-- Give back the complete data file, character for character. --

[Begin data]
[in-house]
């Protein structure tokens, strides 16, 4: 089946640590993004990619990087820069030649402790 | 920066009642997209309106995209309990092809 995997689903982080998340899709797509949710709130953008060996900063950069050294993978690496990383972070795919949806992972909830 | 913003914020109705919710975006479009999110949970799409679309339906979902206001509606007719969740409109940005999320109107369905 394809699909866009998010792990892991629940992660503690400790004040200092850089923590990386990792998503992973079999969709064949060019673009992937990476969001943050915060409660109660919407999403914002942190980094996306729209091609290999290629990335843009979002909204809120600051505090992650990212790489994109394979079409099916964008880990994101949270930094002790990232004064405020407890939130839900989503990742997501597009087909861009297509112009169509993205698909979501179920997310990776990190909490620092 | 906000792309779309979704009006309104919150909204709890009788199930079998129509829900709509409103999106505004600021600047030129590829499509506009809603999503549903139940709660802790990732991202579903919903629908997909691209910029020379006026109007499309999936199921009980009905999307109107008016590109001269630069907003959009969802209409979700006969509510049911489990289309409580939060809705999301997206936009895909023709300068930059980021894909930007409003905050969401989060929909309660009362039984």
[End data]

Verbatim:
[in-house]
């Protein structure tokens, strides 16, 4: 089946640590993004990619990087820069030649402790 | 920066009642997209309106995209309990092809 995997689903982080998340899709797509949710709130953008060996900063950069050294993978690496990383972070795919949806992972909830 | 913003914020109705919710975006479009999110949970799409679309339906979902206001509606007719969740409109940005999320109107369905 394809699909866009998010792990892991629940992660503690400790004040200092850089923590990386990792998503992973079999969709064949060019673009992937990476969001943050915060409660109660919407999403914002942190980094996306729209091609290999290629990335843009979002909204809120600051505090992650990212790489994109394979079409099916964008880990994101949270930094002790990232004064405020407890939130839900989503990742997501597009087909861009297509112009169509993205698909979501179920997310990776990190909490620092 | 906000792309779309979704009006309104919150909204709890009788199930079998129509829900709509409103999106505004600021600047030129590829499509506009809603999503549903139940709660802790990732991202579903919903629908997909691209910029020379006026109007499309999936199921009980009905999307109107008016590109001269630069907003959009969802209409979700006969509510049911489990289309409580939060809705999301997206936009895909023709300068930059980021894909930007409003905050969401989060929909309660009362039984």